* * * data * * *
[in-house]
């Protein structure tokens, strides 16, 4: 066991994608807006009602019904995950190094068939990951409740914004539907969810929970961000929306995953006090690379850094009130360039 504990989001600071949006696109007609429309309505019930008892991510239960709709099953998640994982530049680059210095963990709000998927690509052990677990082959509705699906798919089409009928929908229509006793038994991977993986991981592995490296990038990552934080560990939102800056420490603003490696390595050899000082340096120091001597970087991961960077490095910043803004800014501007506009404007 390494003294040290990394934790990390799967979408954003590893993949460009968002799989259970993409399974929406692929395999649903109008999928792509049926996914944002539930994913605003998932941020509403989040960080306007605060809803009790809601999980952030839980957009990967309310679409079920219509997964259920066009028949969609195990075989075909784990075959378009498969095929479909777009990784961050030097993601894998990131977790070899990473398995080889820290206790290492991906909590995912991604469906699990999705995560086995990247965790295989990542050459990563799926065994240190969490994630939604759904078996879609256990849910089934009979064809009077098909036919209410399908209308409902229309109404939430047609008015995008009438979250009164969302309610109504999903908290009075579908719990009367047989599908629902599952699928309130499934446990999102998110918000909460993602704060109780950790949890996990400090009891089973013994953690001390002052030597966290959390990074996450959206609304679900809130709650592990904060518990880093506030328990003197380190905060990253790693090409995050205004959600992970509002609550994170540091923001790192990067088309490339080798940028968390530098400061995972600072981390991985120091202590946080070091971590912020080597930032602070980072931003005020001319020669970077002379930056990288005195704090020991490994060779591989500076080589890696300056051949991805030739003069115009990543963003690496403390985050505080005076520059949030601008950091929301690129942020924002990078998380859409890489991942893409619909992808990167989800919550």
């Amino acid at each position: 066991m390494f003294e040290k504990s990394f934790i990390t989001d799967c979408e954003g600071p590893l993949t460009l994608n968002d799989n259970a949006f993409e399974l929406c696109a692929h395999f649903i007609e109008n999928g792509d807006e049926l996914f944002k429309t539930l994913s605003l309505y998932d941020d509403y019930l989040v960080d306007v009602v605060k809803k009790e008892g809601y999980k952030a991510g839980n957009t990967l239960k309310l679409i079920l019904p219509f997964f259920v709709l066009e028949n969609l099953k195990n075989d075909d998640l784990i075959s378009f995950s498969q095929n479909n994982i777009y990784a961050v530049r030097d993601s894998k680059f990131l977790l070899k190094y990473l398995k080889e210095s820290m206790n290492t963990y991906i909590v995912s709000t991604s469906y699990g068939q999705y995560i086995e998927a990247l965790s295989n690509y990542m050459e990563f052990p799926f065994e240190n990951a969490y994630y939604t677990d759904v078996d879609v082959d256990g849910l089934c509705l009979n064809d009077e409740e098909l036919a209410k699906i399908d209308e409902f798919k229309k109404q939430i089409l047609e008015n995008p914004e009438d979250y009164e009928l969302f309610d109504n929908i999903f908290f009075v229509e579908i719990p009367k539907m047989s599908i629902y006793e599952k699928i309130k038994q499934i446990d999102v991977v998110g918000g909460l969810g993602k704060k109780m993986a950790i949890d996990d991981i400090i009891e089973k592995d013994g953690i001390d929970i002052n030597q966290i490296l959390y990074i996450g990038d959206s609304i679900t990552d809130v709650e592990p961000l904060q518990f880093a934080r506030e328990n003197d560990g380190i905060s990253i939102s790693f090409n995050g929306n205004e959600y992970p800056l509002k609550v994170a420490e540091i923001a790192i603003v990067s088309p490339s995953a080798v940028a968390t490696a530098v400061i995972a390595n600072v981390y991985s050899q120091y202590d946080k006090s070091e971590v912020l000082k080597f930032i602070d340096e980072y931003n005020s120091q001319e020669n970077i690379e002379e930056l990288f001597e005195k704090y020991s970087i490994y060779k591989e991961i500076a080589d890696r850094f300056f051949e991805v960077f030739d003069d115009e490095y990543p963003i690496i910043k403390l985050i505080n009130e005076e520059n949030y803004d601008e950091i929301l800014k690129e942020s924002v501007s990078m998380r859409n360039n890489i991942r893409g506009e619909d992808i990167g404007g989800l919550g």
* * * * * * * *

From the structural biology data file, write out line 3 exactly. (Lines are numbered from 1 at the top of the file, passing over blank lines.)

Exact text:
């Amino acid at each position: 066991m390494f003294e040290k504990s990394f934790i990390t989001d799967c979408e954003g600071p590893l993949t460009l994608n968002d799989n259970a949006f993409e399974l929406c696109a692929h395999f649903i007609e109008n999928g792509d807006e049926l996914f944002k429309t539930l994913s605003l309505y998932d941020d509403y019930l989040v960080d306007v009602v605060k809803k009790e008892g809601y999980k952030a991510g839980n957009t990967l239960k309310l679409i079920l019904p219509f997964f259920v709709l066009e028949n969609l099953k195990n075989d075909d998640l784990i075959s378009f995950s498969q095929n479909n994982i777009y990784a961050v530049r030097d993601s894998k680059f990131l977790l070899k190094y990473l398995k080889e210095s820290m206790n290492t963990y991906i909590v995912s709000t991604s469906y699990g068939q999705y995560i086995e998927a990247l965790s295989n690509y990542m050459e990563f052990p799926f065994e240190n990951a969490y994630y939604t677990d759904v078996d879609v082959d256990g849910l089934c509705l009979n064809d009077e409740e098909l036919a209410k699906i399908d209308e409902f798919k229309k109404q939430i089409l047609e008015n995008p914004e009438d979250y009164e009928l969302f309610d109504n929908i999903f908290f009075v229509e579908i719990p009367k539907m047989s599908i629902y006793e599952k699928i309130k038994q499934i446990d999102v991977v998110g918000g909460l969810g993602k704060k109780m993986a950790i949890d996990d991981i400090i009891e089973k592995d013994g953690i001390d929970i002052n030597q966290i490296l959390y990074i996450g990038d959206s609304i679900t990552d809130v709650e592990p961000l904060q518990f880093a934080r506030e328990n003197d560990g380190i905060s990253i939102s790693f090409n995050g929306n205004e959600y992970p800056l509002k609550v994170a420490e540091i923001a790192i603003v990067s088309p490339s995953a080798v940028a968390t490696a530098v400061i995972a390595n600072v981390y991985s050899q120091y202590d946080k006090s070091e971590v912020l000082k080597f930032i602070d340096e980072y931003n005020s120091q001319e020669n970077i690379e002379e930056l990288f001597e005195k704090y020991s970087i490994y060779k591989e991961i500076a080589d890696r850094f300056f051949e991805v960077f030739d003069d115009e490095y990543p963003i690496i910043k403390l985050i505080n009130e005076e520059n949030y803004d601008e950091i929301l800014k690129e942020s924002v501007s990078m998380r859409n360039n890489i991942r893409g506009e619909d992808i990167g404007g989800l919550g």